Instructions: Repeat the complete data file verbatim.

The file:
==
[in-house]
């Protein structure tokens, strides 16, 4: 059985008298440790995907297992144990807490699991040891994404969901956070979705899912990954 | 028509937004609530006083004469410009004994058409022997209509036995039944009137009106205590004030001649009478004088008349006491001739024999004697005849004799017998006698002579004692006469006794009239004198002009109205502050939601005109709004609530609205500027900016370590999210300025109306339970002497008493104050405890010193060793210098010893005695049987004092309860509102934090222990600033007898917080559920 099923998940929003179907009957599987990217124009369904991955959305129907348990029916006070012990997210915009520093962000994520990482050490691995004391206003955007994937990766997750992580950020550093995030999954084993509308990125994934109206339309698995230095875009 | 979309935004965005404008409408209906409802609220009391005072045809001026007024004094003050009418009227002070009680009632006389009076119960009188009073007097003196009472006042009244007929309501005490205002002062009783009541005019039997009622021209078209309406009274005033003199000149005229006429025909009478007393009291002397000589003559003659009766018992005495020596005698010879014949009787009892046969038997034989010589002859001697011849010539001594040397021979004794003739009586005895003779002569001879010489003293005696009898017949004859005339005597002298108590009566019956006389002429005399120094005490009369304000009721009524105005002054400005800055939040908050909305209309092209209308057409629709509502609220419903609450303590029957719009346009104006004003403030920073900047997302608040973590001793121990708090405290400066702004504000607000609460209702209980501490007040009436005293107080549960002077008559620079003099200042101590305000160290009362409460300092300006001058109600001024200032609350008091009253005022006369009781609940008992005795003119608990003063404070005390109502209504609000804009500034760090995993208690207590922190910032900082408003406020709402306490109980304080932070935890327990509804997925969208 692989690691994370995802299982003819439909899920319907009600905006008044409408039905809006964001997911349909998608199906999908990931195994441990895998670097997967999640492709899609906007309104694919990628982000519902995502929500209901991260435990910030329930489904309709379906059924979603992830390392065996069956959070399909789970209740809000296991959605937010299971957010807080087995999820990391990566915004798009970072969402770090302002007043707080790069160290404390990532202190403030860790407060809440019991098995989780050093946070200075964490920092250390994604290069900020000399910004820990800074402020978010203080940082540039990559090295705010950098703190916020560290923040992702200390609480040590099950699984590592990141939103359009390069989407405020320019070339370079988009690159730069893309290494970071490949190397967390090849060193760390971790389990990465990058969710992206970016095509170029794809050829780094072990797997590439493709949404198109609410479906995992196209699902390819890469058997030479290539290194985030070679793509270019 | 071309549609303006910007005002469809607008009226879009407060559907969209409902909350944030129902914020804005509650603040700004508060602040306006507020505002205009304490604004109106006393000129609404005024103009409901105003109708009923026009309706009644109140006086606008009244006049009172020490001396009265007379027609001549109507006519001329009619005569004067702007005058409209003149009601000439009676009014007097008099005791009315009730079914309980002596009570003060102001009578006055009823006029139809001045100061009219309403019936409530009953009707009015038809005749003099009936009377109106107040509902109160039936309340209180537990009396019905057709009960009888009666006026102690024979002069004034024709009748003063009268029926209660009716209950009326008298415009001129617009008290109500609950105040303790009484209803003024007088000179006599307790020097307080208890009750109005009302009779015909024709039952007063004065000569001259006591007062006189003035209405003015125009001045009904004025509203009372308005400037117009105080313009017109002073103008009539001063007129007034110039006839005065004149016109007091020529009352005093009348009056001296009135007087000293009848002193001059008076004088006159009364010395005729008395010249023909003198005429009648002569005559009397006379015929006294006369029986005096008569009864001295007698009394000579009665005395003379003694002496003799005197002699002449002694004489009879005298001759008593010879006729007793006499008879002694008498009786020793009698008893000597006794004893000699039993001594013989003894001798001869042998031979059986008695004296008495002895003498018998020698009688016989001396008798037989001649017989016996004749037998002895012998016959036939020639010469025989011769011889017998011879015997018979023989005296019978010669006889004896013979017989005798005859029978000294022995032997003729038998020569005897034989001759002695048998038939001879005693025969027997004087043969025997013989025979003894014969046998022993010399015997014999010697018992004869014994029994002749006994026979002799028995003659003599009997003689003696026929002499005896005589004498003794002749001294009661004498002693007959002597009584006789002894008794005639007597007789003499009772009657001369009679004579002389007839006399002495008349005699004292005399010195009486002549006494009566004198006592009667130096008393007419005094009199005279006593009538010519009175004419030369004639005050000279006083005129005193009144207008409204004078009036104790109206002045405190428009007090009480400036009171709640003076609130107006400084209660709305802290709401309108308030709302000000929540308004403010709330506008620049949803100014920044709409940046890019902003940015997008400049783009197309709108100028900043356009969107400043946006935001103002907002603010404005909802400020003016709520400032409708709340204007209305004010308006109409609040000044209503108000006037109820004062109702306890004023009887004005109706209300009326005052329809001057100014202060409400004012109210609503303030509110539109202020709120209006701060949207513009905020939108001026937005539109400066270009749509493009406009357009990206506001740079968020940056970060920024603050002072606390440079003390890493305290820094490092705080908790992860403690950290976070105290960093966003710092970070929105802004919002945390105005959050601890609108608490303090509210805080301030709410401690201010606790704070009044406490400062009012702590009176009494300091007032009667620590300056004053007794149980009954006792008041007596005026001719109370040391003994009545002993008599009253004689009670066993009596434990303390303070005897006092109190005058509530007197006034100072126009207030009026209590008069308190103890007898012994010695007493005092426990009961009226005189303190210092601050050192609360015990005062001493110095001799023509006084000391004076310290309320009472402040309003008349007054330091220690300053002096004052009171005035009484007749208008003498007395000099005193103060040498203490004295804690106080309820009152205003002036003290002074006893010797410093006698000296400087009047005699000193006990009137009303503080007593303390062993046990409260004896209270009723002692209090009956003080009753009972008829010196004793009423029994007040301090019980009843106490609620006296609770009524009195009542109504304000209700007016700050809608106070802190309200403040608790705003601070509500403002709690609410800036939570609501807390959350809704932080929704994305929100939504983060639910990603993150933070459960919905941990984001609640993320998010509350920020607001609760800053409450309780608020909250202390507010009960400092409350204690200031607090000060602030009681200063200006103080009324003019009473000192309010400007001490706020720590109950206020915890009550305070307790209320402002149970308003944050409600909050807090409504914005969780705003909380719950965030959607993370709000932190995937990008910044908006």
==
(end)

[in-house]
């Protein structure tokens, strides 16, 4: 059985008298440790995907297992144990807490699991040891994404969901956070979705899912990954 | 028509937004609530006083004469410009004994058409022997209509036995039944009137009106205590004030001649009478004088008349006491001739024999004697005849004799017998006698002579004692006469006794009239004198002009109205502050939601005109709004609530609205500027900016370590999210300025109306339970002497008493104050405890010193060793210098010893005695049987004092309860509102934090222990600033007898917080559920 099923998940929003179907009957599987990217124009369904991955959305129907348990029916006070012990997210915009520093962000994520990482050490691995004391206003955007994937990766997750992580950020550093995030999954084993509308990125994934109206339309698995230095875009 | 979309935004965005404008409408209906409802609220009391005072045809001026007024004094003050009418009227002070009680009632006389009076119960009188009073007097003196009472006042009244007929309501005490205002002062009783009541005019039997009622021209078209309406009274005033003199000149005229006429025909009478007393009291002397000589003559003659009766018992005495020596005698010879014949009787009892046969038997034989010589002859001697011849010539001594040397021979004794003739009586005895003779002569001879010489003293005696009898017949004859005339005597002298108590009566019956006389002429005399120094005490009369304000009721009524105005002054400005800055939040908050909305209309092209209308057409629709509502609220419903609450303590029957719009346009104006004003403030920073900047997302608040973590001793121990708090405290400066702004504000607000609460209702209980501490007040009436005293107080549960002077008559620079003099200042101590305000160290009362409460300092300006001058109600001024200032609350008091009253005022006369009781609940008992005795003119608990003063404070005390109502209504609000804009500034760090995993208690207590922190910032900082408003406020709402306490109980304080932070935890327990509804997925969208 692989690691994370995802299982003819439909899920319907009600905006008044409408039905809006964001997911349909998608199906999908990931195994441990895998670097997967999640492709899609906007309104694919990628982000519902995502929500209901991260435990910030329930489904309709379906059924979603992830390392065996069956959070399909789970209740809000296991959605937010299971957010807080087995999820990391990566915004798009970072969402770090302002007043707080790069160290404390990532202190403030860790407060809440019991098995989780050093946070200075964490920092250390994604290069900020000399910004820990800074402020978010203080940082540039990559090295705010950098703190916020560290923040992702200390609480040590099950699984590592990141939103359009390069989407405020320019070339370079988009690159730069893309290494970071490949190397967390090849060193760390971790389990990465990058969710992206970016095509170029794809050829780094072990797997590439493709949404198109609410479906995992196209699902390819890469058997030479290539290194985030070679793509270019 | 071309549609303006910007005002469809607008009226879009407060559907969209409902909350944030129902914020804005509650603040700004508060602040306006507020505002205009304490604004109106006393000129609404005024103009409901105003109708009923026009309706009644109140006086606008009244006049009172020490001396009265007379027609001549109507006519001329009619005569004067702007005058409209003149009601000439009676009014007097008099005791009315009730079914309980002596009570003060102001009578006055009823006029139809001045100061009219309403019936409530009953009707009015038809005749003099009936009377109106107040509902109160039936309340209180537990009396019905057709009960009888009666006026102690024979002069004034024709009748003063009268029926209660009716209950009326008298415009001129617009008290109500609950105040303790009484209803003024007088000179006599307790020097307080208890009750109005009302009779015909024709039952007063004065000569001259006591007062006189003035209405003015125009001045009904004025509203009372308005400037117009105080313009017109002073103008009539001063007129007034110039006839005065004149016109007091020529009352005093009348009056001296009135007087000293009848002193001059008076004088006159009364010395005729008395010249023909003198005429009648002569005559009397006379015929006294006369029986005096008569009864001295007698009394000579009665005395003379003694002496003799005197002699002449002694004489009879005298001759008593010879006729007793006499008879002694008498009786020793009698008893000597006794004893000699039993001594013989003894001798001869042998031979059986008695004296008495002895003498018998020698009688016989001396008798037989001649017989016996004749037998002895012998016959036939020639010469025989011769011889017998011879015997018979023989005296019978010669006889004896013979017989005798005859029978000294022995032997003729038998020569005897034989001759002695048998038939001879005693025969027997004087043969025997013989025979003894014969046998022993010399015997014999010697018992004869014994029994002749006994026979002799028995003659003599009997003689003696026929002499005896005589004498003794002749001294009661004498002693007959002597009584006789002894008794005639007597007789003499009772009657001369009679004579002389007839006399002495008349005699004292005399010195009486002549006494009566004198006592009667130096008393007419005094009199005279006593009538010519009175004419030369004639005050000279006083005129005193009144207008409204004078009036104790109206002045405190428009007090009480400036009171709640003076609130107006400084209660709305802290709401309108308030709302000000929540308004403010709330506008620049949803100014920044709409940046890019902003940015997008400049783009197309709108100028900043356009969107400043946006935001103002907002603010404005909802400020003016709520400032409708709340204007209305004010308006109409609040000044209503108000006037109820004062109702306890004023009887004005109706209300009326005052329809001057100014202060409400004012109210609503303030509110539109202020709120209006701060949207513009905020939108001026937005539109400066270009749509493009406009357009990206506001740079968020940056970060920024603050002072606390440079003390890493305290820094490092705080908790992860403690950290976070105290960093966003710092970070929105802004919002945390105005959050601890609108608490303090509210805080301030709410401690201010606790704070009044406490400062009012702590009176009494300091007032009667620590300056004053007794149980009954006792008041007596005026001719109370040391003994009545002993008599009253004689009670066993009596434990303390303070005897006092109190005058509530007197006034100072126009207030009026209590008069308190103890007898012994010695007493005092426990009961009226005189303190210092601050050192609360015990005062001493110095001799023509006084000391004076310290309320009472402040309003008349007054330091220690300053002096004052009171005035009484007749208008003498007395000099005193103060040498203490004295804690106080309820009152205003002036003290002074006893010797410093006698000296400087009047005699000193006990009137009303503080007593303390062993046990409260004896209270009723002692209090009956003080009753009972008829010196004793009423029994007040301090019980009843106490609620006296609770009524009195009542109504304000209700007016700050809608106070802190309200403040608790705003601070509500403002709690609410800036939570609501807390959350809704932080929704994305929100939504983060639910990603993150933070459960919905941990984001609640993320998010509350920020607001609760800053409450309780608020909250202390507010009960400092409350204690200031607090000060602030009681200063200006103080009324003019009473000192309010400007001490706020720590109950206020915890009550305070307790209320402002149970308003944050409600909050807090409504914005969780705003909380719950965030959607993370709000932190995937990008910044908006």